Julianne Moore has said the most rewarding part of her role in the film Still Alice has been helping to raise awareness of Alzheimer's.
Ms Moore has already won 17 awards for her role as a linguistics professor who battles with the disease, and is nominated for an Oscar and a Bafta.
The 54-year-old actress attended a special screening of Still Alice at the Curzon Mayfair in London, hosted by the Alzheimer's Society, and said she has had a great response from people with the condition who have seen the film.
"It's been really amazing, I have to say," Ms Moore remarked. "That's probably the most rewarding experience that I've had, because I think there's a tremendous amount of shame around the disease and people feel like they're not seen, they feel isolated."
Ms Moore admitted that attending so many awards ceremonies is hard work but said she hopes it will encourage more people to see the movie, which has a UK release date of March.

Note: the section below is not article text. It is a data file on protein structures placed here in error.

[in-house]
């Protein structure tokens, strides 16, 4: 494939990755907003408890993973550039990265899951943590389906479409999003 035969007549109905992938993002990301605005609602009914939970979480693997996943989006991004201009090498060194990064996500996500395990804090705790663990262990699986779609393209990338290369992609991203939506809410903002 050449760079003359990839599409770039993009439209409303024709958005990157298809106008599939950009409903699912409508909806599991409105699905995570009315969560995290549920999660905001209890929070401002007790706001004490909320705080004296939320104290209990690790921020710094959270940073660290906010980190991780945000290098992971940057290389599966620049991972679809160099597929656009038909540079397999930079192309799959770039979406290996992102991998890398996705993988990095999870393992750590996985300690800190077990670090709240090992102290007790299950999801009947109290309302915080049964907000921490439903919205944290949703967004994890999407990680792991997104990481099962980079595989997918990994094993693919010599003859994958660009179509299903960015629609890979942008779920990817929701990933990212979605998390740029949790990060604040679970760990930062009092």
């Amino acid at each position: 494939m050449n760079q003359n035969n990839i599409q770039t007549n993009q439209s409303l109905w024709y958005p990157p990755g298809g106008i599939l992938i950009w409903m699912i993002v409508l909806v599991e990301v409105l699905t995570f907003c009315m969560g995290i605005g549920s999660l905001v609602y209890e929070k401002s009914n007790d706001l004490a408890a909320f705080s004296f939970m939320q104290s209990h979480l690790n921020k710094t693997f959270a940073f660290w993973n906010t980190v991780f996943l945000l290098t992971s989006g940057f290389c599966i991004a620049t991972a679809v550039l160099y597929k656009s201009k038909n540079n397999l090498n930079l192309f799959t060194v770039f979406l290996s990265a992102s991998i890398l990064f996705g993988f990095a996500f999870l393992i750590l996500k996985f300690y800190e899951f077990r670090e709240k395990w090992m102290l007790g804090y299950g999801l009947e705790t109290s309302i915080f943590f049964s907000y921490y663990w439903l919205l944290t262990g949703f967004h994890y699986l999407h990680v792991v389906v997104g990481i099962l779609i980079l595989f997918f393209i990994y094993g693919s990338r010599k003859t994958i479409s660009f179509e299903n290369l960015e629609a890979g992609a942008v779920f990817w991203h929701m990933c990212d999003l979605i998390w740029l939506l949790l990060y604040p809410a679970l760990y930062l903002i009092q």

"It's so, so nice to receive these accolades, particularly from your peers," the Hunger Games star added.
Written and directed by Richard Glatzer and Wash Westmoreland, Still Alice is based on Lisa Genova's 2007 bestselling novel of the same name.
Julianne Moore stars as Alice, a Columbia linguistics professor diagnosed with early-onset Alzheimer's disease.
Alec Baldwin co-stars as her husband John, while Kristen Stewart, Kate Bosworth, and Hunter Parrish play her children Lydia, Anna, and Tom.
Other films that have dealt with the subject of Alzheimer's include Away From Her and The Savages, which were released in 2007, 2004's The Notebook and 2001's A Song For Martin.
The 2001 film Iris, about British novelist Iris Murdoch and husband John Bayley, which contrasted the writer's youth with the couple's later struggle with Alzheimer's, was also highly acclaimed.
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